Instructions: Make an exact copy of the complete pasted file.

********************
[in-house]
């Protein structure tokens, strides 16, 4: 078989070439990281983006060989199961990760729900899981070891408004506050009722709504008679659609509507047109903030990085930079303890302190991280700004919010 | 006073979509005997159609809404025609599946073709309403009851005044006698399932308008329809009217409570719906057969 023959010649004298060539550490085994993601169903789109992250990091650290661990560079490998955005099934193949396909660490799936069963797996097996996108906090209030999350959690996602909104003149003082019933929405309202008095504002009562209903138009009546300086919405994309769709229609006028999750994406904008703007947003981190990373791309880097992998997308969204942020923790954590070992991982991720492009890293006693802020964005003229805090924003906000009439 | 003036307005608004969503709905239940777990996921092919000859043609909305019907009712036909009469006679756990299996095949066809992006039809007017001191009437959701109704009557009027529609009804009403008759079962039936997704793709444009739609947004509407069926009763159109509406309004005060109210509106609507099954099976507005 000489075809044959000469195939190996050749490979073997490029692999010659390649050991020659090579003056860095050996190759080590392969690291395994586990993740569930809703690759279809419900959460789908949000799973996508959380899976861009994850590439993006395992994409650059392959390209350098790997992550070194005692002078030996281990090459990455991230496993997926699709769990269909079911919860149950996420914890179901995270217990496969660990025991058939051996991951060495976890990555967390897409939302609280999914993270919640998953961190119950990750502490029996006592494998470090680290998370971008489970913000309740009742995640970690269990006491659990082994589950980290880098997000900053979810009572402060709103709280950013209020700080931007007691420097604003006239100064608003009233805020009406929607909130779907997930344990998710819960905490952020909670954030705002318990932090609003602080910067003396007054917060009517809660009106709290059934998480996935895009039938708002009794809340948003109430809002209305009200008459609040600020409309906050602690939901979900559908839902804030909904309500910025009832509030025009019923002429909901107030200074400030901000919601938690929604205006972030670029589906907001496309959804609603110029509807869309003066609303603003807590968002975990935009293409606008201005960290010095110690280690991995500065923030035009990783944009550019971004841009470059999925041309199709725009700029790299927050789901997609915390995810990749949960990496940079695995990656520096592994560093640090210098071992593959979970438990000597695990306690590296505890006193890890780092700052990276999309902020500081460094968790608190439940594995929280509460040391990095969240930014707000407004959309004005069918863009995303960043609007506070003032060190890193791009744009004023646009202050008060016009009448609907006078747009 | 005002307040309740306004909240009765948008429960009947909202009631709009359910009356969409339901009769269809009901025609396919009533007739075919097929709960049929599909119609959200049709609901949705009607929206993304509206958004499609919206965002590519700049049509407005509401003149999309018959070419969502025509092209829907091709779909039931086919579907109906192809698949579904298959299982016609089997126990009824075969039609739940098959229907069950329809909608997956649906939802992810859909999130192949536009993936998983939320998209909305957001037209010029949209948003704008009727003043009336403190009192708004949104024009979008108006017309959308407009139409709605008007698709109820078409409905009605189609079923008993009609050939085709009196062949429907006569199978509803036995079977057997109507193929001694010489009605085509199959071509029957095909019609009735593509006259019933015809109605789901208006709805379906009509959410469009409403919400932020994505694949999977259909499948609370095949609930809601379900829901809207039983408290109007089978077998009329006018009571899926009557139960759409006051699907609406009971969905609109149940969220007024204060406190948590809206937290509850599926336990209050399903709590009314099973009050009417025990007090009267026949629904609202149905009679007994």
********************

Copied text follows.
[in-house]
């Protein structure tokens, strides 16, 4: 078989070439990281983006060989199961990760729900899981070891408004506050009722709504008679659609509507047109903030990085930079303890302190991280700004919010 | 006073979509005997159609809404025609599946073709309403009851005044006698399932308008329809009217409570719906057969 023959010649004298060539550490085994993601169903789109992250990091650290661990560079490998955005099934193949396909660490799936069963797996097996996108906090209030999350959690996602909104003149003082019933929405309202008095504002009562209903138009009546300086919405994309769709229609006028999750994406904008703007947003981190990373791309880097992998997308969204942020923790954590070992991982991720492009890293006693802020964005003229805090924003906000009439 | 003036307005608004969503709905239940777990996921092919000859043609909305019907009712036909009469006679756990299996095949066809992006039809007017001191009437959701109704009557009027529609009804009403008759079962039936997704793709444009739609947004509407069926009763159109509406309004005060109210509106609507099954099976507005 000489075809044959000469195939190996050749490979073997490029692999010659390649050991020659090579003056860095050996190759080590392969690291395994586990993740569930809703690759279809419900959460789908949000799973996508959380899976861009994850590439993006395992994409650059392959390209350098790997992550070194005692002078030996281990090459990455991230496993997926699709769990269909079911919860149950996420914890179901995270217990496969660990025991058939051996991951060495976890990555967390897409939302609280999914993270919640998953961190119950990750502490029996006592494998470090680290998370971008489970913000309740009742995640970690269990006491659990082994589950980290880098997000900053979810009572402060709103709280950013209020700080931007007691420097604003006239100064608003009233805020009406929607909130779907997930344990998710819960905490952020909670954030705002318990932090609003602080910067003396007054917060009517809660009106709290059934998480996935895009039938708002009794809340948003109430809002209305009200008459609040600020409309906050602690939901979900559908839902804030909904309500910025009832509030025009019923002429909901107030200074400030901000919601938690929604205006972030670029589906907001496309959804609603110029509807869309003066609303603003807590968002975990935009293409606008201005960290010095110690280690991995500065923030035009990783944009550019971004841009470059999925041309199709725009700029790299927050789901997609915390995810990749949960990496940079695995990656520096592994560093640090210098071992593959979970438990000597695990306690590296505890006193890890780092700052990276999309902020500081460094968790608190439940594995929280509460040391990095969240930014707000407004959309004005069918863009995303960043609007506070003032060190890193791009744009004023646009202050008060016009009448609907006078747009 | 005002307040309740306004909240009765948008429960009947909202009631709009359910009356969409339901009769269809009901025609396919009533007739075919097929709960049929599909119609959200049709609901949705009607929206993304509206958004499609919206965002590519700049049509407005509401003149999309018959070419969502025509092209829907091709779909039931086919579907109906192809698949579904298959299982016609089997126990009824075969039609739940098959229907069950329809909608997956649906939802992810859909999130192949536009993936998983939320998209909305957001037209010029949209948003704008009727003043009336403190009192708004949104024009979008108006017309959308407009139409709605008007698709109820078409409905009605189609079923008993009609050939085709009196062949429907006569199978509803036995079977057997109507193929001694010489009605085509199959071509029957095909019609009735593509006259019933015809109605789901208006709805379906009509959410469009409403919400932020994505694949999977259909499948609370095949609930809601379900829901809207039983408290109007089978077998009329006018009571899926009557139960759409006051699907609406009971969905609109149940969220007024204060406190948590809206937290509850599926336990209050399903709590009314099973009050009417025990007090009267026949629904609202149905009679007994």